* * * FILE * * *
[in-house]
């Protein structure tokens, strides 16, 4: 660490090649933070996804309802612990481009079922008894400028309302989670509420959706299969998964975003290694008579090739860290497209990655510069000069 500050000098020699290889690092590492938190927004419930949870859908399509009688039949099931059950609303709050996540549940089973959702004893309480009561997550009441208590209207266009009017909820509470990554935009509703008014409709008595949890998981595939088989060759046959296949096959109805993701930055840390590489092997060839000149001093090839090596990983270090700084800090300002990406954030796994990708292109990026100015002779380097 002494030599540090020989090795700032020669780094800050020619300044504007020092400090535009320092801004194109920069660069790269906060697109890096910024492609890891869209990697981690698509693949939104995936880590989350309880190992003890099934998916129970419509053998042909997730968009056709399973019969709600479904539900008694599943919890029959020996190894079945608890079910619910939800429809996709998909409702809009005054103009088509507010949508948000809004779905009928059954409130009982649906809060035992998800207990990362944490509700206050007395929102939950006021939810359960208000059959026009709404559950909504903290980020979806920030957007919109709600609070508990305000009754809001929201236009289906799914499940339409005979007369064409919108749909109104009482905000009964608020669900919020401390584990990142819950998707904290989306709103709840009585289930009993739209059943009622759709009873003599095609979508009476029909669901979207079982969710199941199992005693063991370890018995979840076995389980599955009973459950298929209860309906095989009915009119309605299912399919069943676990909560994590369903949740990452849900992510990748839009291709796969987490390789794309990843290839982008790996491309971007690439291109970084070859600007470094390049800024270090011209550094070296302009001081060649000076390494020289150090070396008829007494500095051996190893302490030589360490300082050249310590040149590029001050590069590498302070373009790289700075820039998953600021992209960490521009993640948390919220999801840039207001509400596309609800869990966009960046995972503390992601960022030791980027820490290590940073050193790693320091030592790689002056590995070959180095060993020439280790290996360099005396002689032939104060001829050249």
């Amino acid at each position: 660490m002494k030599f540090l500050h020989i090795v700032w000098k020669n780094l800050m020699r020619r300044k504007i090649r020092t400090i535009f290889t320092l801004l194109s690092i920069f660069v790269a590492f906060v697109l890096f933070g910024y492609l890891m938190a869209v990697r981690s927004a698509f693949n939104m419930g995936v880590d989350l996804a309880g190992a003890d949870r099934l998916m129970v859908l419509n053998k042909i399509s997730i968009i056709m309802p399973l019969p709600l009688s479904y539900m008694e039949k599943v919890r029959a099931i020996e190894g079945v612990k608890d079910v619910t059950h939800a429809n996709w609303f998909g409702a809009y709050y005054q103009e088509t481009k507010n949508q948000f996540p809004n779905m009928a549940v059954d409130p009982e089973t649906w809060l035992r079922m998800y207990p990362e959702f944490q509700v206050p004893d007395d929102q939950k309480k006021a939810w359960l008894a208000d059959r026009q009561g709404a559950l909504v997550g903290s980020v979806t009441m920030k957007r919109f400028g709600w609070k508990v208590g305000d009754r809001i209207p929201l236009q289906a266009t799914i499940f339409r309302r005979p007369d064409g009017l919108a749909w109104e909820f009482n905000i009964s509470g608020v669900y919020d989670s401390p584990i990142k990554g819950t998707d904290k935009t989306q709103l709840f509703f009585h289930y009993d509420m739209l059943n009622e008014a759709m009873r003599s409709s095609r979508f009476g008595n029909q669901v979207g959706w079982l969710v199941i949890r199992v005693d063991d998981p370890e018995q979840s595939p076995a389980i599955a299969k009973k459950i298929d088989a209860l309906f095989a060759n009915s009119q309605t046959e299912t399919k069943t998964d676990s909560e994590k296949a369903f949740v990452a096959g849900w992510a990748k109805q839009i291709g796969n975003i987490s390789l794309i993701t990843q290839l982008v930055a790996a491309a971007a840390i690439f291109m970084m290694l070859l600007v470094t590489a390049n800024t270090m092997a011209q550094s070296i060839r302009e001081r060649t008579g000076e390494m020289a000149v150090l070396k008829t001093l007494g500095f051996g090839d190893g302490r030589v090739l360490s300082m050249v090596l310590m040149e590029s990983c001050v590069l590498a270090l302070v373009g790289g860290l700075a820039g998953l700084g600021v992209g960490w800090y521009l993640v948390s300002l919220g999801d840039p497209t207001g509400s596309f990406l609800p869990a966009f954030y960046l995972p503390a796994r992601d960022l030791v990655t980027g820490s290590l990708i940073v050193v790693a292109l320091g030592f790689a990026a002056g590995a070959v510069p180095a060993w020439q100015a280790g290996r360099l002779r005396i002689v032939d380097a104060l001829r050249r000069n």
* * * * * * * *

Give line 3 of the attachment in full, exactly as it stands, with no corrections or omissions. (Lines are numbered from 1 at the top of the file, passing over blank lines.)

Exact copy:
């Amino acid at each position: 660490m002494k030599f540090l500050h020989i090795v700032w000098k020669n780094l800050m020699r020619r300044k504007i090649r020092t400090i535009f290889t320092l801004l194109s690092i920069f660069v790269a590492f906060v697109l890096f933070g910024y492609l890891m938190a869209v990697r981690s927004a698509f693949n939104m419930g995936v880590d989350l996804a309880g190992a003890d949870r099934l998916m129970v859908l419509n053998k042909i399509s997730i968009i056709m309802p399973l019969p709600l009688s479904y539900m008694e039949k599943v919890r029959a099931i020996e190894g079945v612990k608890d079910v619910t059950h939800a429809n996709w609303f998909g409702a809009y709050y005054q103009e088509t481009k507010n949508q948000f996540p809004n779905m009928a549940v059954d409130p009982e089973t649906w809060l035992r079922m998800y207990p990362e959702f944490q509700v206050p004893d007395d929102q939950k309480k006021a939810w359960l008894a208000d059959r026009q009561g709404a559950l909504v997550g903290s980020v979806t009441m920030k957007r919109f400028g709600w609070k508990v208590g305000d009754r809001i209207p929201l236009q289906a266009t799914i499940f339409r309302r005979p007369d064409g009017l919108a749909w109104e909820f009482n905000i009964s509470g608020v669900y919020d989670s401390p584990i990142k990554g819950t998707d904290k935009t989306q709103l709840f509703f009585h289930y009993d509420m739209l059943n009622e008014a759709m009873r003599s409709s095609r979508f009476g008595n029909q669901v979207g959706w079982l969710v199941i949890r199992v005693d063991d998981p370890e018995q979840s595939p076995a389980i599955a299969k009973k459950i298929d088989a209860l309906f095989a060759n009915s009119q309605t046959e299912t399919k069943t998964d676990s909560e994590k296949a369903f949740v990452a096959g849900w992510a990748k109805q839009i291709g796969n975003i987490s390789l794309i993701t990843q290839l982008v930055a790996a491309a971007a840390i690439f291109m970084m290694l070859l600007v470094t590489a390049n800024t270090m092997a011209q550094s070296i060839r302009e001081r060649t008579g000076e390494m020289a000149v150090l070396k008829t001093l007494g500095f051996g090839d190893g302490r030589v090739l360490s300082m050249v090596l310590m040149e590029s990983c001050v590069l590498a270090l302070v373009g790289g860290l700075a820039g998953l700084g600021v992209g960490w800090y521009l993640v948390s300002l919220g999801d840039p497209t207001g509400s596309f990406l609800p869990a966009f954030y960046l995972p503390a796994r992601d960022l030791v990655t980027g820490s290590l990708i940073v050193v790693a292109l320091g030592f790689a990026a002056g590995a070959v510069p180095a060993w020439q100015a280790g290996r360099l002779r005396i002689v032939d380097a104060l001829r050249r000069n």